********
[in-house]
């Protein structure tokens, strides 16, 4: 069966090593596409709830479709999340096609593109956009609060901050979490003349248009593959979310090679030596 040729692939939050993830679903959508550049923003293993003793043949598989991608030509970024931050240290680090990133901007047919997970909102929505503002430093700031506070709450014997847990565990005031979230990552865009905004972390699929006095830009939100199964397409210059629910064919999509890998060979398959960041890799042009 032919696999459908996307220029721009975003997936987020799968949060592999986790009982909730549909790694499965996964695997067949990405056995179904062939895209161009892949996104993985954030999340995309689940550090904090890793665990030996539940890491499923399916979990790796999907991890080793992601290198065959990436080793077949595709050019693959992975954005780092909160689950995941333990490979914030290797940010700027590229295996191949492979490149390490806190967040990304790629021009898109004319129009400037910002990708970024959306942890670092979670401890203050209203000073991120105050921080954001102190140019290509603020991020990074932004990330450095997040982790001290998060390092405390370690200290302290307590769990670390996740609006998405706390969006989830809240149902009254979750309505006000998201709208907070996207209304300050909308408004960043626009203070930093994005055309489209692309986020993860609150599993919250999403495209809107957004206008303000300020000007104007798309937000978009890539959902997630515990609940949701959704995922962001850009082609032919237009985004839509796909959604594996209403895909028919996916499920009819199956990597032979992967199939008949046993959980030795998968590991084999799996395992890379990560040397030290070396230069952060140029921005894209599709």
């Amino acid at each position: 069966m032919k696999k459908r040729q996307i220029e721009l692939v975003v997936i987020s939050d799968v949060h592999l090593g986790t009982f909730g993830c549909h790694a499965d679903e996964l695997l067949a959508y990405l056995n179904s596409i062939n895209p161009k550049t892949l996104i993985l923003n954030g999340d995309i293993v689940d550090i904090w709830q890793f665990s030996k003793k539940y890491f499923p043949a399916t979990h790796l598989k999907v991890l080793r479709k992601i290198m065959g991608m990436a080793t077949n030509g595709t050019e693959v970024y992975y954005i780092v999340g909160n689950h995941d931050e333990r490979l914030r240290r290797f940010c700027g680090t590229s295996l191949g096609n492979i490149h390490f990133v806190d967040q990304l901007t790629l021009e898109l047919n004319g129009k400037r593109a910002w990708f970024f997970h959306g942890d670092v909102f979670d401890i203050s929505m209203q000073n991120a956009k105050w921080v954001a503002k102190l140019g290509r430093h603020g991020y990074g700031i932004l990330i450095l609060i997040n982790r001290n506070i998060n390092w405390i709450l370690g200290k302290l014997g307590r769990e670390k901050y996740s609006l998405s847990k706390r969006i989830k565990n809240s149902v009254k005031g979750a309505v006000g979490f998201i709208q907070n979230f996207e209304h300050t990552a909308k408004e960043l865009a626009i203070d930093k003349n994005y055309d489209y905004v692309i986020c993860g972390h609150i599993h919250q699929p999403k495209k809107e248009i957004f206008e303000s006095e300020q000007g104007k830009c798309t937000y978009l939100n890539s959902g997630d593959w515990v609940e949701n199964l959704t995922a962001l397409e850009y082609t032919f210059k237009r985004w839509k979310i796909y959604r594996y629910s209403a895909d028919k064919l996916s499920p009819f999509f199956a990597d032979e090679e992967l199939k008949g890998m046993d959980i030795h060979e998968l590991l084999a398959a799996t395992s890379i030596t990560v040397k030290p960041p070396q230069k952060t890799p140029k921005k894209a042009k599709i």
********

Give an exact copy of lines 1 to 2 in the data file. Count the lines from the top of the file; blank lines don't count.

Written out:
[in-house]
């Protein structure tokens, strides 16, 4: 069966090593596409709830479709999340096609593109956009609060901050979490003349248009593959979310090679030596 040729692939939050993830679903959508550049923003293993003793043949598989991608030509970024931050240290680090990133901007047919997970909102929505503002430093700031506070709450014997847990565990005031979230990552865009905004972390699929006095830009939100199964397409210059629910064919999509890998060979398959960041890799042009 032919696999459908996307220029721009975003997936987020799968949060592999986790009982909730549909790694499965996964695997067949990405056995179904062939895209161009892949996104993985954030999340995309689940550090904090890793665990030996539940890491499923399916979990790796999907991890080793992601290198065959990436080793077949595709050019693959992975954005780092909160689950995941333990490979914030290797940010700027590229295996191949492979490149390490806190967040990304790629021009898109004319129009400037910002990708970024959306942890670092979670401890203050209203000073991120105050921080954001102190140019290509603020991020990074932004990330450095997040982790001290998060390092405390370690200290302290307590769990670390996740609006998405706390969006989830809240149902009254979750309505006000998201709208907070996207209304300050909308408004960043626009203070930093994005055309489209692309986020993860609150599993919250999403495209809107957004206008303000300020000007104007798309937000978009890539959902997630515990609940949701959704995922962001850009082609032919237009985004839509796909959604594996209403895909028919996916499920009819199956990597032979992967199939008949046993959980030795998968590991084999799996395992890379990560040397030290070396230069952060140029921005894209599709």